Connectome generative models, otherwise known as generative network models, provide insight into the wiring principles underpinning brain network organization. While these models can approximate numerous statistical properties of empirical networks, they typically fail to explicitly characterize an important contributor to brain organization - axonal growth. Emulating the chemoaffinity guided axonal growth, we provide a novel generative model in which axons dynamically steer the direction of propagation based on distance-dependent chemoattractive forces acting on their growth cones. This simple dynamic growth mechanism, despite being solely geometry-dependent, is shown to generate axonal fiber bundles with brain-like geometry and features of complex network architecture consistent with the human brain, including lognormally distributed connectivity weights, scale-free nodal degrees, small-worldness, and modularity. We demonstrate that our model parameters can be fitted to individual connectomes, enabling connectome dimensionality reduction and comparison of parameters between groups. Our work offers an opportunity to bridge studies of axon guidance and connectome development, providing new avenues for understanding neural development from a computational perspective.

Generative models of the human connectome provide insight into principles driving brain network development. However, current models do not capture axonal outgrowth, which is crucial to the formation of neural circuits. We develop a novel generative connectome model featuring dynamic axonal outgrowth, revealing the contribution of microscopic axonal guidance to the network topology and axonal geometry of macroscopic connectomes. Simple axonal outgrowth rules representing continuous chemoaffinity gradients are shown to generate complex, brain-like topologies and realistic axonal fascicle architectures. Our model is sufficiently sensitive to capture subtle interindividual differences in axonal outgrowth between healthy adults. Our results are significant because they reveal core principles that may give rise to both complex brain networks and brain-like axonal bundles, unifying neurogenesis across scales.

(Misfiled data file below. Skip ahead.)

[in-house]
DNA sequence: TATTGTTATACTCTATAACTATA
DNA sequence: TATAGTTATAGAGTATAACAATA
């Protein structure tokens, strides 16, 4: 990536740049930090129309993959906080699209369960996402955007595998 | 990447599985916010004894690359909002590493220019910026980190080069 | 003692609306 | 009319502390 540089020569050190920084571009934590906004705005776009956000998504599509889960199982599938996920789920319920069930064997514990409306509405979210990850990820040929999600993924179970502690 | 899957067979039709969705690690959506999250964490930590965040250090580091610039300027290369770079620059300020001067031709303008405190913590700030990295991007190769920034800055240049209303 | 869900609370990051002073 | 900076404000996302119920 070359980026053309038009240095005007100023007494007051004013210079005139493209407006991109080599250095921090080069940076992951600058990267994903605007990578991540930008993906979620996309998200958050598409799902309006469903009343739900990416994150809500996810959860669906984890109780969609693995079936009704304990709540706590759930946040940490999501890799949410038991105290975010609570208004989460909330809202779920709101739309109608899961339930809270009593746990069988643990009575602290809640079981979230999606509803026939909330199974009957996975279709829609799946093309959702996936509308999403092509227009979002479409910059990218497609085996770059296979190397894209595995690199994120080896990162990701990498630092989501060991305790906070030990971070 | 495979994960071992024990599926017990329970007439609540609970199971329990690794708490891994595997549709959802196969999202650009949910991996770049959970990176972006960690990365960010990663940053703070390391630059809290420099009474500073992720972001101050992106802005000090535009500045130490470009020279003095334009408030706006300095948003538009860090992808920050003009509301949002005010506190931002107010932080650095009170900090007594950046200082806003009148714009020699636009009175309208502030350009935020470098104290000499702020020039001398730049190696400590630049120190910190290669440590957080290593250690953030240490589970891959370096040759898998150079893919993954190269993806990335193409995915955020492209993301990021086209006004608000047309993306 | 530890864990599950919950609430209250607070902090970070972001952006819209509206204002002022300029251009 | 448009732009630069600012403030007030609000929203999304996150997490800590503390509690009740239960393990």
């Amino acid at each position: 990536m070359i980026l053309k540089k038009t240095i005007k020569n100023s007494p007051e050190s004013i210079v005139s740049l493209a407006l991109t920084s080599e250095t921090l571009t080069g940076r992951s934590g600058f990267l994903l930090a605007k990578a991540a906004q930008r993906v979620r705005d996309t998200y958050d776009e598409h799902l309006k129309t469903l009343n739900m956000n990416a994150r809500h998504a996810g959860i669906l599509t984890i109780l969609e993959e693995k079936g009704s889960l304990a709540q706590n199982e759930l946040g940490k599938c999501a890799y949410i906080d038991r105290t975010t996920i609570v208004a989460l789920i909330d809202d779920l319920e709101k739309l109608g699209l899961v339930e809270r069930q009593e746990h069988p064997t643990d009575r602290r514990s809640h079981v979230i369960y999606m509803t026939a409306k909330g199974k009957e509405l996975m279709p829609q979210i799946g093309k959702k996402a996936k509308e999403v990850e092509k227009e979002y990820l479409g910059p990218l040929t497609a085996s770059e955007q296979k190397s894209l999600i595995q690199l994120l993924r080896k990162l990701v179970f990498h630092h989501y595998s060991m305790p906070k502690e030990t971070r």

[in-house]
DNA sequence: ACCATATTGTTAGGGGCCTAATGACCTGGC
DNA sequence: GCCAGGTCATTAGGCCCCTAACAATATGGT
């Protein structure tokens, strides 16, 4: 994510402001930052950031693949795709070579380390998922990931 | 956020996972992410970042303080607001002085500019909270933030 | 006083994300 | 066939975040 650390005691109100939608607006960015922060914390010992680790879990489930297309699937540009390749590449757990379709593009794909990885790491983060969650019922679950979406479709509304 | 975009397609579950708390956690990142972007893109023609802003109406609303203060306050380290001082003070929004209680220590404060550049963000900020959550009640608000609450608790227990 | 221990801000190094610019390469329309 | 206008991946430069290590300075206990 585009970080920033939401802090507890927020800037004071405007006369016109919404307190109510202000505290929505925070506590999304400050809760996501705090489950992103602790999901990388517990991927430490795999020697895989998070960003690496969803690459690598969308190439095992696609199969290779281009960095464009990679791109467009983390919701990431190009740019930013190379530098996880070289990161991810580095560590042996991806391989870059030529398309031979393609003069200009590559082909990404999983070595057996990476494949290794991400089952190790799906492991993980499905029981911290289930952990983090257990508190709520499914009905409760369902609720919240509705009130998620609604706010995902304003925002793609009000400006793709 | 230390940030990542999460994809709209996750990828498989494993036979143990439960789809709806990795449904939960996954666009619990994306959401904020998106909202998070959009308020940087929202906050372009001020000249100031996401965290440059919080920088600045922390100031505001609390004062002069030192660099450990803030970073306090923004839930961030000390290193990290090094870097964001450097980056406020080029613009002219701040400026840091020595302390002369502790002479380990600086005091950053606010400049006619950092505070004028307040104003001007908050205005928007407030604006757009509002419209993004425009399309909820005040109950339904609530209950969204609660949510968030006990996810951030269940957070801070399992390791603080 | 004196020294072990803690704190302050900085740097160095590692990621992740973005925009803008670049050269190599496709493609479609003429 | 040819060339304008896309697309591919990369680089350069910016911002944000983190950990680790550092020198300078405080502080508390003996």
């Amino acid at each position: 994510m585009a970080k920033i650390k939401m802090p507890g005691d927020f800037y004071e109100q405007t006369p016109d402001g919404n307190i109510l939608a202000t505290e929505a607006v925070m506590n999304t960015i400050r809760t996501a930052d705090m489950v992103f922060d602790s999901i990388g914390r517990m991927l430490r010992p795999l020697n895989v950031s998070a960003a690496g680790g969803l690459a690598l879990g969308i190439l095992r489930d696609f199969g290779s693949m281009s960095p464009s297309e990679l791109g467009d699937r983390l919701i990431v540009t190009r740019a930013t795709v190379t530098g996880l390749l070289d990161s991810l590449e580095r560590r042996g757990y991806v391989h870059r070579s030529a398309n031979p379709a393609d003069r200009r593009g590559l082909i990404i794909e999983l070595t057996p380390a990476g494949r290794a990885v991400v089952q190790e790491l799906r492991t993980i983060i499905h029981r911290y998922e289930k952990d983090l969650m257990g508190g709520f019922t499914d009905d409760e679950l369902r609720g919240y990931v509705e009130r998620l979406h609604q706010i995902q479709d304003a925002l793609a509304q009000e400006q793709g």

This content is only available as a PDF.

Author notes

Handling Editor: Michelle Girvan

This is an open-access article distributed under the terms of the Creative Commons Attribution 4.0 International License, which permits unrestricted use, distribution, and reproduction in any medium, provided the original work is properly cited. For a full description of the license, please visit https://creativecommons.org/licenses/by/4.0/legalcode.

Article PDF first page preview

Article PDF first page preview

Supplementary data